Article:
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Our Bodies, Ourselves: The Role of Gender in Disease

By HERWriter
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Our Bodies, Ourselves: The Role Our Genders Play in Disease Popova Anastasiya/PhotoSpin

Heart disease is an equal-opportunity killer, the number one cause of death in men and women. Cancer follows at number two, irrespective of gender. But from there on out, the way women leave this world compared to men begins to diverge.

The CDC offers the following ratings of the top 10 causes of death in the United States. 3,4

The leading causes of death among American women by percentage:

1) Heart disease - 22.9 percent
2) Cancer - 21.8 percent
3) Stroke - 6.1 percent

4) Chronic lower respiratory diseases - 6.0 percent
5) Alzheimer's disease - 4.7 percent
6) Unintentional injuries - 3.7 percent
7) Diabetes - 2.8 percent
8) Influenza and pneumonia - 2.3 percent
9) Kidney disease - 1.8 percent
10) Septicemia - 1.5 percent

The leading causes of death among American men by percentage:

1) Heart disease - 24.6 percent
2) Cancer - 24.1 percent
3) Unintentional injuries - 6.3 percent
4) Chronic lower respiratory diseases - 5.4 percent
5) Stroke - 4.2 percent
6) Diabetes - 3.1 percent
7) Suicide - 2.5 percent
8) Alzheimer's disease - 2.0 percent
9) Influenza and pneumonia - 2.0 percent
10) Kidney disease - 1.8 percent

More women than men die of Alzheimer’s disease (4.7 percent vs. 2 percent). The cause of the gender discrepancy in Alzheimer’s diagnoses is still not completely understood, but research is beginning to focus on the role genes play, specifically the APOe4 gene.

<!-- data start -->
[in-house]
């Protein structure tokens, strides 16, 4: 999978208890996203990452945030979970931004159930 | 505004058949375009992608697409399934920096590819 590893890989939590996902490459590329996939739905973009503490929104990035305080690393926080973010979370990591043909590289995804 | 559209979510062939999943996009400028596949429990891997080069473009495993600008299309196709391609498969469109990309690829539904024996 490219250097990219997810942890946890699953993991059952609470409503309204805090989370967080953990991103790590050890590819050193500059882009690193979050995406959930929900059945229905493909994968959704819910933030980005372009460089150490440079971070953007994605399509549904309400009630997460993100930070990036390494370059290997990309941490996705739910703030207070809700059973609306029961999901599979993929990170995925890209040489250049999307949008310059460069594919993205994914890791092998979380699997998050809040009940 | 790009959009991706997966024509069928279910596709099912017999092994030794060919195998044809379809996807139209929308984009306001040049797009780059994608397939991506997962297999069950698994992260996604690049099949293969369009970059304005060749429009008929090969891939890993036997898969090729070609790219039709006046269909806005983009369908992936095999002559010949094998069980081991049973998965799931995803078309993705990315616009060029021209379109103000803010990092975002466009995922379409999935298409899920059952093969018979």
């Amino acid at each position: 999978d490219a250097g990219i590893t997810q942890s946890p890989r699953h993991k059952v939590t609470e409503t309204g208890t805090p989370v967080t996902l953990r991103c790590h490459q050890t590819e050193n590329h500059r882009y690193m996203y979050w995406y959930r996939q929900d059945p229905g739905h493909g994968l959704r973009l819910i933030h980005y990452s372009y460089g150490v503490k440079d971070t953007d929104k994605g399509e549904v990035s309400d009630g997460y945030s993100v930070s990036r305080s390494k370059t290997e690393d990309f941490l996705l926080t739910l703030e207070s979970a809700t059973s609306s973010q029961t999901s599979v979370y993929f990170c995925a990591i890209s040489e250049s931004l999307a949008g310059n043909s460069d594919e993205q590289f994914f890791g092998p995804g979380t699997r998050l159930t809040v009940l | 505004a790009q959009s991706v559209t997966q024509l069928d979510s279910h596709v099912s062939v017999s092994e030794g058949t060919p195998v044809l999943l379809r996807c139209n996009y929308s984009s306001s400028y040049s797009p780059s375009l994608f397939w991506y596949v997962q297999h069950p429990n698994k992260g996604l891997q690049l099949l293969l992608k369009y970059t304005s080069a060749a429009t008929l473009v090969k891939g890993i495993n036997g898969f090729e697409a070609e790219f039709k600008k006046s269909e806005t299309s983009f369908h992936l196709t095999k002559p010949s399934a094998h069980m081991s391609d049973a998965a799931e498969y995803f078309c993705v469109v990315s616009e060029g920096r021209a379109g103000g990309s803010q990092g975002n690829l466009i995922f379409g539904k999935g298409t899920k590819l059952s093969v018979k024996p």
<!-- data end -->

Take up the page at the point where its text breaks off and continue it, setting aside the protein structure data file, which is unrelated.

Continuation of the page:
In the Washington Post, Walter A. Rocca, professor of neurology and epidemiology at the Mayo Clinic in Rochester, Minnesota was quoted, “We have now seen again and again that women that have [APOe4] have a much higher risk of getting Alzheimer’s than men of the same age who don’t have the gene.”

Scientists suspect that the interaction of the gene with the female hormone estrogen may play an underlying role in the development of Alzheimer's.

Suicide, the seventh leading cause of death for men, doesn’t make the list for women. Women are twice as likely as men to attempt suicide, according to Science Daily. But three-quarters of the 30,000 suicides that succeed each year are men.

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We value and respect our HERWriters' experiences, but everyone is different. Many of our writers are speaking from personal experience, and what's worked for them may not work for you. Their articles are not a substitute for medical advice, although we hope you can gain knowledge from their insight.

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